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Gnocchi with Mushrooms and Comrade Cluck

For years I’ve avoided heavily marketed meat substitutes such as No Evil’s Comrade Cluck, a stand-in for chicken. Why do I have this bias? I guess because these products are highly processed and such things carry a certain “ick” factor. 

But here’s the rub—Comrade Cluck is made from vital wheat gluten, a vegetarian staple in Asian cuisine since the 6th century (Wikipedia). Hindus and Buddhists have been working on how to live nutritiously without animal meat for a long time. Vital wheat gluten is made by using water to strip the starch from wheat flour, leaving behind a concentrated, high quality plant protein. 

The complete ingredients list for Comrade Cluck is as follows: water, vital wheat gluten, soy sauce, chickpea flour, nutritional yeast, garlic powder and onion powder. That’s it, only seven things. For something considered highly processed it’s remarkably simple.

Just 2.5 ounces (71g) contains 25g of protein, which is about half of most people’s daily requirement. In addition, it’s low in fat with only 2g, none of it saturated.

Comrade Cluck is also remarkably delicious with a pleasant chew similar to chicken, but not exactly like chicken. For example, I don’t think an attempt to slice it into a sandwich would be successful, though dicing it and making a replica of chicken salad with vegan mayo, avocado, red onion, mustard, salt and pepper might work out well.

However, Comrade Cluck works wonderfully in this recipe, partly because it absorbs some mushroomy flavor. It also cooks in 2-3 minutes, making this dish weeknight friendly. 

Moreover, this recipe doesn’t demand that you measure much, eyeballing the ingredients is enough. Like fresh herbs? Add plenty. Can’t find a mix of wild mushrooms? No problem, use what you can find, just keep in mind that ordinary white mushrooms are not as rich in flavor so do try to find the best brown mushrooms you can get your hands on. Do not substitute full sized portobellos, they will turn everything black and unappetizing unless you remove the gills before slicing them. Baby bellas are fine as they do not extrude a black juice.

Note: I used crème fraîche in the sauce. To make vegan sauce omit crème fraîche and mix a couple of tablespoons mushroom stock with corn starch or other thickener and add it to the pan with the rest of the mushroom stock in step 8.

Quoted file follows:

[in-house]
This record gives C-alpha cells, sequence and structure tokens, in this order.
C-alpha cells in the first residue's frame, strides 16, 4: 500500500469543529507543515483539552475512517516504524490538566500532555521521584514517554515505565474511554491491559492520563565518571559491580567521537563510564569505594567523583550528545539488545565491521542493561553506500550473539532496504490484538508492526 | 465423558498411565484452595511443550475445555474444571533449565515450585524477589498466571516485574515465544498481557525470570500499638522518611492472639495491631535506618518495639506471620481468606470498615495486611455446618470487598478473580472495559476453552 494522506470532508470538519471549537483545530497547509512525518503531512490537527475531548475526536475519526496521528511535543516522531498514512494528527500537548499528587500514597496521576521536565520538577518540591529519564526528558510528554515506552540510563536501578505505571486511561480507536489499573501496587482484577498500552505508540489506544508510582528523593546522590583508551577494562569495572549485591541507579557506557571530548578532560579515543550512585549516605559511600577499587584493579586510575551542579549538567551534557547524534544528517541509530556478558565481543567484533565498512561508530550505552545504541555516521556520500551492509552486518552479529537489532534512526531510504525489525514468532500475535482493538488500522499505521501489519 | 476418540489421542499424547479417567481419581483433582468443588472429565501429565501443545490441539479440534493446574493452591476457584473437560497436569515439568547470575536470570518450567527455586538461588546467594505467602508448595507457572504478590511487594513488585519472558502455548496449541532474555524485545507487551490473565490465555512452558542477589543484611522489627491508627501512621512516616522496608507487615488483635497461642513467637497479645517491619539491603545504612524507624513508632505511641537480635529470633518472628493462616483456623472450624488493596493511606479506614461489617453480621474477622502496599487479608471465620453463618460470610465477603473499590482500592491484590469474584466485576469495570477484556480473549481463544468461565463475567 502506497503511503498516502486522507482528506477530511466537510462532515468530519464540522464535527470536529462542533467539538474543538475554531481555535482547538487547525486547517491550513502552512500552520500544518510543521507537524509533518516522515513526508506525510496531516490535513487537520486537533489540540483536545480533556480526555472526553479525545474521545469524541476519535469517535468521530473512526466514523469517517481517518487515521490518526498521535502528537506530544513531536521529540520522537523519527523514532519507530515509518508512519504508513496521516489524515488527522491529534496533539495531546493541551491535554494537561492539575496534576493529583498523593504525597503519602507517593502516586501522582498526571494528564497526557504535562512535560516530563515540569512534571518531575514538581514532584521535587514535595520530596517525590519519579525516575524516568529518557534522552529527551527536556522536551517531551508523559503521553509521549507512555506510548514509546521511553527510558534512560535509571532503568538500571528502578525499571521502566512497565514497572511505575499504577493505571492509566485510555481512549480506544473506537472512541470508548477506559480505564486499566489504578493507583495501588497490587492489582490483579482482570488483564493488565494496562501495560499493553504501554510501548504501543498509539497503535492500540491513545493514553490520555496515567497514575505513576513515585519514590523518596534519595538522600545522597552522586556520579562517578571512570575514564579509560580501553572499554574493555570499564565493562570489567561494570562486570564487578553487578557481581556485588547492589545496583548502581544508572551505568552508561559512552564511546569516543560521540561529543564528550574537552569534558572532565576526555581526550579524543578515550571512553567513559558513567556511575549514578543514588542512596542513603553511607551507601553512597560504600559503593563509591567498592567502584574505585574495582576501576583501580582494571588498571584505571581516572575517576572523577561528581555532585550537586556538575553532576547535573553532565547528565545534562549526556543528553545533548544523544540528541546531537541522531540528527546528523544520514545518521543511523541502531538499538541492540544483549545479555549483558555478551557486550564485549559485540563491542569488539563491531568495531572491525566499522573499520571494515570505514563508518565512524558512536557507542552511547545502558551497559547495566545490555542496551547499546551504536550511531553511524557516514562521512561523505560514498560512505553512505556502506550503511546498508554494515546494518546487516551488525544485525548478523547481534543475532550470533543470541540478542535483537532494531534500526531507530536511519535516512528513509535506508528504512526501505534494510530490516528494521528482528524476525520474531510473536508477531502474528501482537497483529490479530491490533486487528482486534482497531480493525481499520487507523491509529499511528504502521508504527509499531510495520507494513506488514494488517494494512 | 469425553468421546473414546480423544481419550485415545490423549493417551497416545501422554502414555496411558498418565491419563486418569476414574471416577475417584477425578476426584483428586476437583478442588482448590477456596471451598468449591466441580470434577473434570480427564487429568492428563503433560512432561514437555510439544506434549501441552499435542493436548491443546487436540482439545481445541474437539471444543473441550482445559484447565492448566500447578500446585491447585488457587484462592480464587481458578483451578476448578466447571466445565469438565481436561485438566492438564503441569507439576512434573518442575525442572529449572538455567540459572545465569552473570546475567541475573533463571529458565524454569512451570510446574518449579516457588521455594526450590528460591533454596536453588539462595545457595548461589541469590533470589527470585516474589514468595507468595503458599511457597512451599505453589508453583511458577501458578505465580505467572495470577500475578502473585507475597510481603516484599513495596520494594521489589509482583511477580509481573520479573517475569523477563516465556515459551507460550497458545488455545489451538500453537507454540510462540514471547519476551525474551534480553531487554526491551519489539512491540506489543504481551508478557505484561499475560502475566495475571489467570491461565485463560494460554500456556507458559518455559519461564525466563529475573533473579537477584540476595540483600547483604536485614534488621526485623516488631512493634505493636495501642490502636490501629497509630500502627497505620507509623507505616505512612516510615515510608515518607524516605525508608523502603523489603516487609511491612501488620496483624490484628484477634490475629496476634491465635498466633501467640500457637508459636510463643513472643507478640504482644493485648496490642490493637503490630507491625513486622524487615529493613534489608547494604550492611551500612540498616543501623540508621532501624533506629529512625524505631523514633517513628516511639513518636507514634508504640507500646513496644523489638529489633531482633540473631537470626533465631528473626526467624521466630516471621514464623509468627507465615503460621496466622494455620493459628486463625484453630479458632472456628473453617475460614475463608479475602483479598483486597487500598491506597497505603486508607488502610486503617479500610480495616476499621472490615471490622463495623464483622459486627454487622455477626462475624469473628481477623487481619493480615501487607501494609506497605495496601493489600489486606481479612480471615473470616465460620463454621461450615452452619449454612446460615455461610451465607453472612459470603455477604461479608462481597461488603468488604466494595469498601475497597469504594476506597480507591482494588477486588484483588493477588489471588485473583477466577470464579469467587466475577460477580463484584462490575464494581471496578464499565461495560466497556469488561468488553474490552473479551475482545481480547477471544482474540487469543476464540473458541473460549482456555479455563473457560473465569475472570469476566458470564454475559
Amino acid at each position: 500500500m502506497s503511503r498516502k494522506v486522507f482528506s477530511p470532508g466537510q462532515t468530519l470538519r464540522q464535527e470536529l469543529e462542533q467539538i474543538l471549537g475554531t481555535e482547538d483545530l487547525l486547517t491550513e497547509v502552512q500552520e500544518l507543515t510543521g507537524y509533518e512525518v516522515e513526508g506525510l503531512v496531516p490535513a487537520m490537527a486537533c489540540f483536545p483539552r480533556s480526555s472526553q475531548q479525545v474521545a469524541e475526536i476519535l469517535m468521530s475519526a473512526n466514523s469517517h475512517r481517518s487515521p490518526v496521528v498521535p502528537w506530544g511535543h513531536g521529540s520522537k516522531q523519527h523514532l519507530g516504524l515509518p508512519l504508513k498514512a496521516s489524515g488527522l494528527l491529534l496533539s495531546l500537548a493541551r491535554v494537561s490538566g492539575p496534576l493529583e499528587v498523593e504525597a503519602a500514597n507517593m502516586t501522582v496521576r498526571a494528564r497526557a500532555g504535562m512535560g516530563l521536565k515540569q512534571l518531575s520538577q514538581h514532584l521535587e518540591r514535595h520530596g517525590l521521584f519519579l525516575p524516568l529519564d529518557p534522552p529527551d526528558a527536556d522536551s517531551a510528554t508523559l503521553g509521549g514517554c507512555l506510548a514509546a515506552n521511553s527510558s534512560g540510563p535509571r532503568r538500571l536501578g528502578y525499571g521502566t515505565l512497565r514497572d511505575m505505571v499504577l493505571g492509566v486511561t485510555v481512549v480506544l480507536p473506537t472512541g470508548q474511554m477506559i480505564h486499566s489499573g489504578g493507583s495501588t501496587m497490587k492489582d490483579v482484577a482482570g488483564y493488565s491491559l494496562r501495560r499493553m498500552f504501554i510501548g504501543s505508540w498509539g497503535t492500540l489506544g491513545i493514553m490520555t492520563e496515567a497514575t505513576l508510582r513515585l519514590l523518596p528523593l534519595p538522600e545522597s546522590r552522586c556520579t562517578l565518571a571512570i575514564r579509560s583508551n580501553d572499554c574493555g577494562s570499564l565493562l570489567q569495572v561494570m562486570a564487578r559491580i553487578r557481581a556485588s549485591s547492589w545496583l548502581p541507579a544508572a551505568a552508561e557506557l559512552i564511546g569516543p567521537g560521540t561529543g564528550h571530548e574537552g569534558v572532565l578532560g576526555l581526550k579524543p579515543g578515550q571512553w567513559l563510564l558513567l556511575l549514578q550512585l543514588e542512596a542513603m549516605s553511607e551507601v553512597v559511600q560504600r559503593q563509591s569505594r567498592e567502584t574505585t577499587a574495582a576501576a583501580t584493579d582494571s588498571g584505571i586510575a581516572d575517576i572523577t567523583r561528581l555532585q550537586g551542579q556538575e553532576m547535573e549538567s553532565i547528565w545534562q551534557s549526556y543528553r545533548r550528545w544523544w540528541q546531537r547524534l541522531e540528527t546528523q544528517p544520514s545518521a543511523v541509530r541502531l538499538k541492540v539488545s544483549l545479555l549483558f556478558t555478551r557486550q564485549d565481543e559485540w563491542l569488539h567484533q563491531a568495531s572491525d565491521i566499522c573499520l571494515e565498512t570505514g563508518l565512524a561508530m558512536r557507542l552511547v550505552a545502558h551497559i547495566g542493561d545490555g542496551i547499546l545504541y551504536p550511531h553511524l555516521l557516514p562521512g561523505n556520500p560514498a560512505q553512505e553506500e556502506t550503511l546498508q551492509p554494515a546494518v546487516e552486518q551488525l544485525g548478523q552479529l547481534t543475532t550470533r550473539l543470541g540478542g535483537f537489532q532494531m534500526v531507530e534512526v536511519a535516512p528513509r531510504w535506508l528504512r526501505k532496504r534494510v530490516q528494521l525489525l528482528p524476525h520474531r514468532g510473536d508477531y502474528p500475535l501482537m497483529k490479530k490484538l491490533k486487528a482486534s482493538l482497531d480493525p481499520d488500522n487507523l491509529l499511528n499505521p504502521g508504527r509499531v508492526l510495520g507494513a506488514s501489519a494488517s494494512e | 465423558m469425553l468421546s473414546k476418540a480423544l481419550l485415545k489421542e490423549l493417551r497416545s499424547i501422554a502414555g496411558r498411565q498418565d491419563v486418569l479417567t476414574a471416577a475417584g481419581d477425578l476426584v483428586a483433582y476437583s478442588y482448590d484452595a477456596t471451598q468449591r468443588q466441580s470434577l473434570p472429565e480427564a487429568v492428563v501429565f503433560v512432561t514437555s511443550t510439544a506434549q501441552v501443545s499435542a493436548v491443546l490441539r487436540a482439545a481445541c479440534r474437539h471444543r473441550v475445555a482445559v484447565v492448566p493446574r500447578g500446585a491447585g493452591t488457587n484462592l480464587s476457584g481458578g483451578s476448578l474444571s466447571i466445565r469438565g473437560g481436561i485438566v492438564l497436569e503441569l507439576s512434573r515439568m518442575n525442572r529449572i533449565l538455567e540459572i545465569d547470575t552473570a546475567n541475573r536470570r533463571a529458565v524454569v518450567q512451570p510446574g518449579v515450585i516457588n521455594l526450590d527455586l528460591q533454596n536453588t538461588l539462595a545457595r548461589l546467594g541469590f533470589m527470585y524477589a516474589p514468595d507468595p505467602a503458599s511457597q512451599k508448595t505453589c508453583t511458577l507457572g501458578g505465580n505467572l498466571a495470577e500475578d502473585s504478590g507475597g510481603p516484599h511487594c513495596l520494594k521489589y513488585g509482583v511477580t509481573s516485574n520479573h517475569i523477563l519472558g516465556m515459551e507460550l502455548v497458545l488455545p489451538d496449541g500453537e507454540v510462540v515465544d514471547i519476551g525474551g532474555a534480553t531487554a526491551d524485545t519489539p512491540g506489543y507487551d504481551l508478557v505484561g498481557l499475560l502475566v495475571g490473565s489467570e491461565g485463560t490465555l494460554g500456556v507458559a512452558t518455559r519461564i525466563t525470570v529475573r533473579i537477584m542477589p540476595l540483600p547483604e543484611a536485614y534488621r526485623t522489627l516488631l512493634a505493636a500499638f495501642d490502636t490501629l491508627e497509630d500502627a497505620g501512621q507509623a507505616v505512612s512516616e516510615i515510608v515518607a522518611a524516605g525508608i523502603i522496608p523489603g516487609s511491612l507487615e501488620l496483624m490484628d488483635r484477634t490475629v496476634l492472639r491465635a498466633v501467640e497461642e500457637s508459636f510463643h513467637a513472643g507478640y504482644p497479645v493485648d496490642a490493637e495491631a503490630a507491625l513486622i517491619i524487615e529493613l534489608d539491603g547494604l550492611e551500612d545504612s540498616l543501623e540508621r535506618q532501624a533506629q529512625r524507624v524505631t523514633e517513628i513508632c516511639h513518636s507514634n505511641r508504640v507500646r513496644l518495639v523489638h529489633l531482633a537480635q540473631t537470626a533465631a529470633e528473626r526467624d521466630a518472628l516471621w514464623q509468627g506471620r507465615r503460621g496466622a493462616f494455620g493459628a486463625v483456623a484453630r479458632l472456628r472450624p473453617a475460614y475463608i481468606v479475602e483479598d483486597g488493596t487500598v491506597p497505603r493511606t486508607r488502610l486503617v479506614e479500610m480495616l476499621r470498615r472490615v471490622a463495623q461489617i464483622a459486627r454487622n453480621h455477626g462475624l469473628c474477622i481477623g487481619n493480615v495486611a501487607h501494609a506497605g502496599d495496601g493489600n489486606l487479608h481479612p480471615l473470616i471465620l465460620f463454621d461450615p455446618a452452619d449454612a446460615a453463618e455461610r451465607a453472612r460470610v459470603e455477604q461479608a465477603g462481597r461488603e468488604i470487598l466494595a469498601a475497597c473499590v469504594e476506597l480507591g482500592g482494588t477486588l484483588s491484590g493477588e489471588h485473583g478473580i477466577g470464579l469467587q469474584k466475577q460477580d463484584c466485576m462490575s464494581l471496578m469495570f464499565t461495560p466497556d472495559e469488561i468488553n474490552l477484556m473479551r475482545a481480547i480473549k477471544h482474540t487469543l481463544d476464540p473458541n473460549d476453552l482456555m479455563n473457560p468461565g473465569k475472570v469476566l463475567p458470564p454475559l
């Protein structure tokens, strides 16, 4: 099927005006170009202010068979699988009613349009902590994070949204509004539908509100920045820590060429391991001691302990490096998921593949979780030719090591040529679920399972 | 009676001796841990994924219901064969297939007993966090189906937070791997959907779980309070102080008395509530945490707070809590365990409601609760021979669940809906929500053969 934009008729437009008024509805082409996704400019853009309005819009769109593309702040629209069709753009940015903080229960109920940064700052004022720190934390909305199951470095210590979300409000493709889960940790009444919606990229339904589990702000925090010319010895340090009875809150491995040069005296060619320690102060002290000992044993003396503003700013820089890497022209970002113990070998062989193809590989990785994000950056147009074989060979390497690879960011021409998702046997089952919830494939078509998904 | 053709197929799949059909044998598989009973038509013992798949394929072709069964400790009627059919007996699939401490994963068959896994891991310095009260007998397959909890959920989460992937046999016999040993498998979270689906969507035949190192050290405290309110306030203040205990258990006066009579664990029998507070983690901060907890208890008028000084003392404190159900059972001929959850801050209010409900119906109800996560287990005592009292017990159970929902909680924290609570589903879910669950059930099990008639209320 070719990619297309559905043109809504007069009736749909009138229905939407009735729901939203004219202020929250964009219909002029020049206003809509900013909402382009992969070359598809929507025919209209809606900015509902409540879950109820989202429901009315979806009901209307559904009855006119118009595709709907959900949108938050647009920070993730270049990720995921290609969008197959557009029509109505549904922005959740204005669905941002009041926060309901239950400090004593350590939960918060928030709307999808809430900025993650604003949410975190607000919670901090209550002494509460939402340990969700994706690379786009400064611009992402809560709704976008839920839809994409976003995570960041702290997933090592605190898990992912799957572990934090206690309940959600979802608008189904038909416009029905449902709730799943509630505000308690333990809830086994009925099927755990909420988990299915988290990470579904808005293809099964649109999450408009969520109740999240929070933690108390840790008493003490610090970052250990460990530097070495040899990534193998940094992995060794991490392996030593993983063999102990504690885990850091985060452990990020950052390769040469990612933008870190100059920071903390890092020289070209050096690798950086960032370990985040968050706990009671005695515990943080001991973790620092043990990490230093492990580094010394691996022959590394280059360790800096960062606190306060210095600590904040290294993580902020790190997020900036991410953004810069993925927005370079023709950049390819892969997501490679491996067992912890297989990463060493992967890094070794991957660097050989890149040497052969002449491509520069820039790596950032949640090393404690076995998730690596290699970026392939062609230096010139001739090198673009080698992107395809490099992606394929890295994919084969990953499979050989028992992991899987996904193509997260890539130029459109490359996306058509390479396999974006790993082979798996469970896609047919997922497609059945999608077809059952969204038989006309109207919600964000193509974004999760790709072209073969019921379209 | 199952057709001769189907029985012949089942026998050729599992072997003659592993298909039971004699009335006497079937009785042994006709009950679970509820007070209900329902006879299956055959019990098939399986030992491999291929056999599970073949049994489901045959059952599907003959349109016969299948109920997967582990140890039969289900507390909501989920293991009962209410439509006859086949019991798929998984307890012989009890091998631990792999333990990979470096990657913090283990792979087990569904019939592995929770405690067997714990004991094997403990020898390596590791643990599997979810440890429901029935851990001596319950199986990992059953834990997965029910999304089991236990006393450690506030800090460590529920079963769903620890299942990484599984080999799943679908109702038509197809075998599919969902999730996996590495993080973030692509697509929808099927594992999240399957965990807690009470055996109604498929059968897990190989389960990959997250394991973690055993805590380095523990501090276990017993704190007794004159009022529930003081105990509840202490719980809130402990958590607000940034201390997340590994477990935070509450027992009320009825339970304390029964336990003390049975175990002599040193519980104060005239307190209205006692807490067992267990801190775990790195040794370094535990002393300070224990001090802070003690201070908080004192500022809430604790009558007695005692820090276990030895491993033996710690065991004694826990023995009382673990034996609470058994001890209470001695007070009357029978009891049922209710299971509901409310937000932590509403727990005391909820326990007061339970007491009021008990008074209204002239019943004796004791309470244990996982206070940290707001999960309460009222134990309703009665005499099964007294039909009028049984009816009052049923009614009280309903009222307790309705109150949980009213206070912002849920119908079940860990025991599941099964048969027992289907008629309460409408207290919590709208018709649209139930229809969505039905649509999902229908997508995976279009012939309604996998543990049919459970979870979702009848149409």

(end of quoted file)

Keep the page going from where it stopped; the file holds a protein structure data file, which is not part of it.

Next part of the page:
If you get moving, this can be on the table in 30 minutes.



  1. Bring a pot of water to a boil to cook the gnocchi. But don’t cook it just yet, hold the hot water on the stove while you prep the mushrooms.
  2. Place a 12-inch skillet over medium heat and heat olive oil until shimmering. Add onion and sauté until translucent.
  3. Add garlic and a pinch of salt. Cook for 1 minute.
  4. Add the sliced mushrooms and thyme to the pan. Give them a stir and then place thyme sprigs on top.
  5. Cook, stirring occasionally until the mushrooms extrude their juices. Once mushrooms are cooked, remove the thyme sprigs. Push mushrooms to the sides of the pan to make room in the middle for the liquids you’re about to add.
  6. Put the gnocchi into the pot of boiling water and cook until they float. This will take 2-4 minutes.
  7. While the gnocchi cooks, add sherry to the pan with the mushrooms and cook off the alcohol, scrapping up any brown bits. The sherry will reduce by about half. This takes 1 minute.
  8. Add enough mushroom stock to make the pan moist but not too wet. If making without crème fraîche, use a full quarter cup of stock and add the thickening mixture. Stir and allow the liquid to thicken.
  9. Using a slotted spoon, transfer the cooked gnocchi to the pan with the mushrooms. Add 2-3 tablespoons crème fraîche, and give everything a good stir to combine.
  10. Season with salt and pepper. Add the chopped parsley. Stir.
  11. Taste and adjust seasonings. 
  12. Garnish with more parsley.
  13. Serve immediately.

Feeds 3 people generously, 4 if they aren’t ravenous. 

Finished Dish
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